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Billyk said:
The Nokian WR2 is an all season tire that also carries the snowflake and mountain symbol. I looked at these tire prior to purchasing my Goodyear tires which carry a treadwear rating of 10,000 miles longer.

The Escape is not an AWD design.
I get the sense the Nokian is not a very popular tire in the US - Tirerack doesn't sell it so it may not be on a lot of perople's radar down there. It is widely used here in Canada and I think that may result in the popularity of the Goodyear instead south of the border. Certainly around this area if you think of a true 4 season tire Nokian WR series are the ones you would go with first. Kind of the type of brand recognition Blizzak would have for dedicated winters. Of course, Gislaved is also a huge winter brand up here and, again, not found on TireRacks site.

Pirelli and Hankook are both making "all weather" tires like the Goodyear and Nokian ones. Not sure how the Hankooks are (my Hankook W409 winter tires are excellent) but the Pirelli is getting similar reviews to the Triple Tred, so worth checking out too. I've had Pirelli winter and summer tires in the past and they have been excellent.
 

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My wife's Windstar uses Nokian WRG2 boots. The Winnie is a very heavy van....I call it the Hippo. But the Nokian WRG2's give it excellent traction. It's actually not an All-Season tire with a snowflake logo. It's a Finnish Winter Radial. In North America, where the winter isn't as harsh, or as long, they do just fine.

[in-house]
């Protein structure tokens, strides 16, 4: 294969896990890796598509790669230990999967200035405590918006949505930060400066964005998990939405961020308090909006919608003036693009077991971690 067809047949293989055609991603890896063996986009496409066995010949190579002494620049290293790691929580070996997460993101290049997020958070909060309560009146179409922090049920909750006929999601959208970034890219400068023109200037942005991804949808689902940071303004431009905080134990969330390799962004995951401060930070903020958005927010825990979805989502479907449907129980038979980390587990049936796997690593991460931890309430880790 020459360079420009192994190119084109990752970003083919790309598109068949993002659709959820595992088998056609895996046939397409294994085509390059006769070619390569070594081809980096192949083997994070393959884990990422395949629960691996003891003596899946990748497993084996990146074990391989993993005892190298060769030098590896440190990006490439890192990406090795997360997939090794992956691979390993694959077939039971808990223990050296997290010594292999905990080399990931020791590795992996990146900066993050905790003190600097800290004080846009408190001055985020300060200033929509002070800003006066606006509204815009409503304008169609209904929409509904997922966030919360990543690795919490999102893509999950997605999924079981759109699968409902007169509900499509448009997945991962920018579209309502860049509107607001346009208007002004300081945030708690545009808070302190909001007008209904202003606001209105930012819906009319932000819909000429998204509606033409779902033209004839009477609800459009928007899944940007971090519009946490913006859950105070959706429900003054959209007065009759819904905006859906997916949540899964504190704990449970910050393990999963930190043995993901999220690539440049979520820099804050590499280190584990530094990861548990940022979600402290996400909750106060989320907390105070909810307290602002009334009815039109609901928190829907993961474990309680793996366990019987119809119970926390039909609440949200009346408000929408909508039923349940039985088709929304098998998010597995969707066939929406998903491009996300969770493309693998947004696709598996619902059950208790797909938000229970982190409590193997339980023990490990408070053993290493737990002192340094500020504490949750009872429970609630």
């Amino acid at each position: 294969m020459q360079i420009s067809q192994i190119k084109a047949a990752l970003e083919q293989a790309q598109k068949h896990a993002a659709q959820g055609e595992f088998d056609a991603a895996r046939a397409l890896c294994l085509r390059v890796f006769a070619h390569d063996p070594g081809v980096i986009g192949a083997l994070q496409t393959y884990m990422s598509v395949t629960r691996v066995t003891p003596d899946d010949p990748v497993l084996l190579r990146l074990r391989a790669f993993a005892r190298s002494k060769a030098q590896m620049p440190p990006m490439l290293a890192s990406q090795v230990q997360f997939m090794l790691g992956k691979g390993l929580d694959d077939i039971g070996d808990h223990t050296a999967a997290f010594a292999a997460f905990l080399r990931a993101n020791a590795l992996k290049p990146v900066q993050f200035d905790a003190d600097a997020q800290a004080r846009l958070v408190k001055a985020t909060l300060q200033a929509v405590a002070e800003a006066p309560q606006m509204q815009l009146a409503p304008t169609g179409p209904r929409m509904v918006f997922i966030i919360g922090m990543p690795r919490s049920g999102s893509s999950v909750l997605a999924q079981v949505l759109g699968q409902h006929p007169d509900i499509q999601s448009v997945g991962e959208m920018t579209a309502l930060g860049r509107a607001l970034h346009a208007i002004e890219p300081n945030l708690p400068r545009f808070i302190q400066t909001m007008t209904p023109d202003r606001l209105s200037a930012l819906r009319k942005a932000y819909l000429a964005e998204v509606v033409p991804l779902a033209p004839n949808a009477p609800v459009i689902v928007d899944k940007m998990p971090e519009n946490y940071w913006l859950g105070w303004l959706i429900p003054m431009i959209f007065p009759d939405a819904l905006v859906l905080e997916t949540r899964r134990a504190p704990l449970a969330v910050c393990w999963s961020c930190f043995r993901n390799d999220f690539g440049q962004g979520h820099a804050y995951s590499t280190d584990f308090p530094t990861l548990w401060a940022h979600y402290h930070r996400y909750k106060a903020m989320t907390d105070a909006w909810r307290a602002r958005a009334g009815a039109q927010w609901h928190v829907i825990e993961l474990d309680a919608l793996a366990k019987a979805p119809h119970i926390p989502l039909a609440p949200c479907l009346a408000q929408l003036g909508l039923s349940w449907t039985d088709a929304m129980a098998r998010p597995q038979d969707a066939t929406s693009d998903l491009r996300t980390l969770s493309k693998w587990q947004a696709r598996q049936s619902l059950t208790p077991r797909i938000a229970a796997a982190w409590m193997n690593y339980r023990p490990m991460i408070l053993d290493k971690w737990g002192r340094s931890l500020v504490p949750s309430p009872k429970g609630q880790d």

My '05 Escape wears Dunlop RVXT. They're all seasons that are approved with the snowflake logo. They're new and I haven't driven them in winter snow yet.

If you're really concerned about the weather, and winter driving to where you're going, go and check what kind of winter and road conditions they've had the past 3 years. Keep in mind that traction in deep snow is different than traction on ice. If you're going to see a fair amount of ice, I'd get dedicated winter tires that stick well on ice. All seasons just won't cut it. AWD or FWD, ice doesn't care.

Keep in mind too that winter tires are split into categories. Some do well in snow but not ice, and vice-versa.

I don't even think about winter driving. I automatically switch driving modes.....start slow, brake easy, keep a distance, watch for black ice (anytime the road is shiny). Driver attitude has a lot to do with how well you can get through driving in the winter.

The problem isn't getting the Escape to start moving. I worry more about being able to stop it.